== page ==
Medini QVT was one of the first QVT tools to be available to the community – if not the first. To my knowledge, it is still the only functional QVT Relations tool. It was developed by IKV++ Technologies, and it has a remarkable compatibility with QVT and OCL standards, being a great tool to work with QVT Relations. Moreover, it can be used inside an application and has an integrated development environment with a debug feature. However, the debugging has a problem: it does not work for queries. The tool simply ignores them…

Depending on the complexity of your solution, queries can have a very important part of your logic. So, how can we debug them? Moreover, how can we test them? Because sometimes you need a query to call another query, sometimes it is very difficult to understand what exactly have happened in a transformation. Here I will present how to use OCL Tools for this end, but it is also possible to use the QVTo plug-in if you want (you will need to learn QVT Operational).

The idea is to create operations in the metamodel and execute them using the OCL interpreter available in the OCL Tools. The steps are:

  1. Install OCL tools. Go to “Help->Install Modeling Components” and select “OCL Tools” (it is the last option – I have installed the version 3.0.1).
  2. Create a project (can be a “General Project”) and copy you ecore file. We will change it to add some operations.
  3. Open the ecore file and select the class where you want to create the operation and right click it “New Child->EOperation”. Write the information:
    • EType: the return type (if you want to return a Set of A’s, just select A).
    • Lower Bound: minimum value of returned elements.
    • Name: the name of the operation.
    • Ordered: if the collection returned is ordered or not.
    • Unique: if the collection returned can have repeated values or not.
    • Upper bound: maximum value of returned elements. -1 represents unbounded.

    For example, for an OrderedSet of A’s, put Lower Bound=0, Ordered=true, Unique=true, and Upper bound=-1.

  4. Right click the operation and create an “EParameter” for each query parameter. The information needed is similar to the ones in the operation signature.
  5. Right click the operation and add an “EAnnotation”. Write as source http://www.eclipse.org/emf/2002/Ecore/OCL.
  6. In the EAnnotion created, right click and create a “Details Entry”. Now we will write the operation body. In the key put “body” and in the value put the operation body. Normally you will need just to copy-paste the body of the operation that was written in Medini QVT (there are some details I will discuss next).
  7. After you have created all the operations, you will have to execute them in a model. I will use a small workaround to avoid creating a new instance of Eclipse (you can also right click on a metaclass in the ecore and select “Create Dynamic Instance to create a model).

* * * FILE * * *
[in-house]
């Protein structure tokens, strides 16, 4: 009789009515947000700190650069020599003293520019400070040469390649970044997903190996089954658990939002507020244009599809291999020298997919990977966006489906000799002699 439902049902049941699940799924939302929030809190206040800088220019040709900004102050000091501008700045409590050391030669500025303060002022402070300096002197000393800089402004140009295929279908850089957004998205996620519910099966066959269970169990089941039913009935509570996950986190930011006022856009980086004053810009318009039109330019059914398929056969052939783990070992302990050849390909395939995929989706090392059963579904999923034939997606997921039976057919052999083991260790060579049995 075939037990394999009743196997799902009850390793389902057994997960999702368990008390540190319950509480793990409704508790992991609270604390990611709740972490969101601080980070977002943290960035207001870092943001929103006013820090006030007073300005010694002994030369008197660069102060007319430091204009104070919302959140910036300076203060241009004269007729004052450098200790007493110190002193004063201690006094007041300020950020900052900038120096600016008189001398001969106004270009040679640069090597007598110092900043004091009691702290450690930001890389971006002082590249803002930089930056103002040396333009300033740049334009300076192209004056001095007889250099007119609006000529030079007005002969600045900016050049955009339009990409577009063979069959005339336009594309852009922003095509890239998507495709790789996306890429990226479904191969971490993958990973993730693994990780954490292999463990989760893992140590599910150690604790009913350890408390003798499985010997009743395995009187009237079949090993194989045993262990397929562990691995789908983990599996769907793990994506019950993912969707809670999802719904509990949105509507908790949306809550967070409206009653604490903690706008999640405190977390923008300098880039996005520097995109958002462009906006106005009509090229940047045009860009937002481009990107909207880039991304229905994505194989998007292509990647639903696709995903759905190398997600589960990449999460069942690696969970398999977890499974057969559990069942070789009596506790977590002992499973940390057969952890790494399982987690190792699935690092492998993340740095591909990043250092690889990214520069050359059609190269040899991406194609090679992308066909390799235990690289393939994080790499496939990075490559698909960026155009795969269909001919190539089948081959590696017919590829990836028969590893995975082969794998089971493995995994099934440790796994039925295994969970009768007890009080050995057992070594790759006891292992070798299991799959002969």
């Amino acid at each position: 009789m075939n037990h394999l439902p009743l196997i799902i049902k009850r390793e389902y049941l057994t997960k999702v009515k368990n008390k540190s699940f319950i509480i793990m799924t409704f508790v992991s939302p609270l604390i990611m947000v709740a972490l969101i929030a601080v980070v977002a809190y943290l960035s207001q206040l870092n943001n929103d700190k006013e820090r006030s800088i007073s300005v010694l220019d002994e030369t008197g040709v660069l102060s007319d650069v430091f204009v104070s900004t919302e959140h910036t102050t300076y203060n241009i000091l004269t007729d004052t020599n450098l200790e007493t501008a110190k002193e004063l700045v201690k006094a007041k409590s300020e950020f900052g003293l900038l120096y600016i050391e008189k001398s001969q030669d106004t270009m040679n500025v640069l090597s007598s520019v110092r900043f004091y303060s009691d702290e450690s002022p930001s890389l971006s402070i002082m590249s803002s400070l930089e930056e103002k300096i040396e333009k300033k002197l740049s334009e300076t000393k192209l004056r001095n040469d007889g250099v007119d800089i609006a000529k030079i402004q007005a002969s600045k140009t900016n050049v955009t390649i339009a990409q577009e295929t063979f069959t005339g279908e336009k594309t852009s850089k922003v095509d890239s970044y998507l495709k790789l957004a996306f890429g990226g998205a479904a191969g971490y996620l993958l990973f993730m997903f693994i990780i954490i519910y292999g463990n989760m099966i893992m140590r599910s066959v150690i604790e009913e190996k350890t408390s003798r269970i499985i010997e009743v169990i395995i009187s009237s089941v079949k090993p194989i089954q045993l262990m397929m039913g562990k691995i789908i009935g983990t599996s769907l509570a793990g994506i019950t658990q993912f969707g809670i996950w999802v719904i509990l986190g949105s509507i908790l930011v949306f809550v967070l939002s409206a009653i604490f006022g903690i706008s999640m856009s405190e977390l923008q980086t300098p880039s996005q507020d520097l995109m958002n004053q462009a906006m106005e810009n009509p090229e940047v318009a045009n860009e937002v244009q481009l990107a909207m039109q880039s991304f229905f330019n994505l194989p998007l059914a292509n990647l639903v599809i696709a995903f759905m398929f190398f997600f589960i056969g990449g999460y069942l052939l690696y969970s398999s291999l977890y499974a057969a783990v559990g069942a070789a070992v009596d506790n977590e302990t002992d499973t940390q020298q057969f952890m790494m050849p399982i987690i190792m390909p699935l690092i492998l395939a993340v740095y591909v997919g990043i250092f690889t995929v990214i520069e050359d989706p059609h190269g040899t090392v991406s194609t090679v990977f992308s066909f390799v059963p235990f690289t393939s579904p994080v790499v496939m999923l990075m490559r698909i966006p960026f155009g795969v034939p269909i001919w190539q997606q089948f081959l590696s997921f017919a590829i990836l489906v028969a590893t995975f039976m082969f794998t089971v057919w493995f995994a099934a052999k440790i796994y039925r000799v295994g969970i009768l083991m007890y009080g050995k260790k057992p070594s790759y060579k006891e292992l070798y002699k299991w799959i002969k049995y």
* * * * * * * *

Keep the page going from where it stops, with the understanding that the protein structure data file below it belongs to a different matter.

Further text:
1. Copy or create a model conforming to the edited metamodel.
    2. Change its extension to “.xmi” (for instance, change “source.abc” to “source.xmi”.
    3. Open it. You will get the following message: “Problems encountered.  Click the ‘Details’ button for further information”. Click on “Open with Text Editor”. In the line where it is defined the metamodel, add the following code: xsi:schemaLocation="NsURI EcoreFile", where URI is the NsURI defined in the ecore file and EcoreFile is the Ecore file. For instance, for the ABC metamodel, write xsi:schemaLocation="http:///ABC.ecore ABC.ecore. Here it is a full example of a XMI file, highlighting the changed element:
      <?xml version="1.0" encoding="UTF-8"?>
      <ABC:Root xmi:version="2.0" xmlns:xmi="http://www.omg.org/XMI"
        xmlns:xsi="http://www.w3.org/2001/XMLSchema-instance"
        xmlns:ABC="http:///ABC.ecore"
        xsi:schemaLocation="http:///ABC.ecore ABC.ecore">
      	<element xsi:type="ABC:A" id="1" a="Hello"/>
      	<element xsi:type="ABC:A" a="World"/>
      	<element xsi:type="ABC:C" id="1" c="Something"/>
      </ABC:Root>

      Close the editor and see that the message “There are no problems with this file” appears.

  8. Open again the xmi file. Select the element in the xmi file where you want the operation to be executed. Right click and select “Show OCL Console” (to change the element you just have to select another one).
  9. Now you can call the operation using OCL. For instance, if you want to test a query named “test” in an element, just do:
    self.test()

    and click enter.

  10. Every time you want to change the operation, close the xmi file.

If you prefer, you can edit the operations – and the metamodel itself – using the “OCLinEcore (Ecore) Editor” (select it in “Open With”). In my experience, sometimes you may get OCLInvalid after changing the operation. Close all the files and open the ecore using OCLinEcore Editor.  Open again the xmi and it will work.

OCL differences

There are some differences between the code that can be used in MediniQVT and the code that can be written in OCL Tools. It seems that the OCL Tools is more compliant to the OCL standard, and, therefore, you may have to edit the query code when pasting it in the Ecore operation.

Some differences that I’ve found:

  • “union”, “excluding’, and “including” is NOT defined for OrderedSet in the OCL Specification. They do not work in OCL Tools, but work in Medini QVT.
  • “collect” does not work in Medini QVT.
  • In general, “let” expressions does not work in Medini QVT.
  • “result” is a reserved keyword in OCL (never declares a variable named “result” in the query).

That’s it. Good luck!

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